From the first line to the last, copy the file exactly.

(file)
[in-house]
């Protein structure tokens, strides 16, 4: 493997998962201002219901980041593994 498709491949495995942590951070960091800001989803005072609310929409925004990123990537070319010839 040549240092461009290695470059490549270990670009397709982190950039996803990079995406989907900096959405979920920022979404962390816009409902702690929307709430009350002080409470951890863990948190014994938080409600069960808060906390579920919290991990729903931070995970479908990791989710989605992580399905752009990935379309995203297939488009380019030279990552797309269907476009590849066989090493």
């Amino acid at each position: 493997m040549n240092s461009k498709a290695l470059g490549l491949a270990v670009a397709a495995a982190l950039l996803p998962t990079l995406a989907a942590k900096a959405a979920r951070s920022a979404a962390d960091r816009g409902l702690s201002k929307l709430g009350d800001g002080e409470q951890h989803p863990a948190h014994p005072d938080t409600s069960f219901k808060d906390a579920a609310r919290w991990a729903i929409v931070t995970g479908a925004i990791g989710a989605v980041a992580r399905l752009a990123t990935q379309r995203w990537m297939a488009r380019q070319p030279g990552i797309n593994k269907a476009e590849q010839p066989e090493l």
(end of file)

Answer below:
[in-house]
């Protein structure tokens, strides 16, 4: 493997998962201002219901980041593994 498709491949495995942590951070960091800001989803005072609310929409925004990123990537070319010839 040549240092461009290695470059490549270990670009397709982190950039996803990079995406989907900096959405979920920022979404962390816009409902702690929307709430009350002080409470951890863990948190014994938080409600069960808060906390579920919290991990729903931070995970479908990791989710989605992580399905752009990935379309995203297939488009380019030279990552797309269907476009590849066989090493």
């Amino acid at each position: 493997m040549n240092s461009k498709a290695l470059g490549l491949a270990v670009a397709a495995a982190l950039l996803p998962t990079l995406a989907a942590k900096a959405a979920r951070s920022a979404a962390d960091r816009g409902l702690s201002k929307l709430g009350d800001g002080e409470q951890h989803p863990a948190h014994p005072d938080t409600s069960f219901k808060d906390a579920a609310r919290w991990a729903i929409v931070t995970g479908a925004i990791g989710a989605v980041a992580r399905l752009a990123t990935q379309r995203w990537m297939a488009r380019q070319p030279g990552i797309n593994k269907a476009e590849q010839p066989e090493l």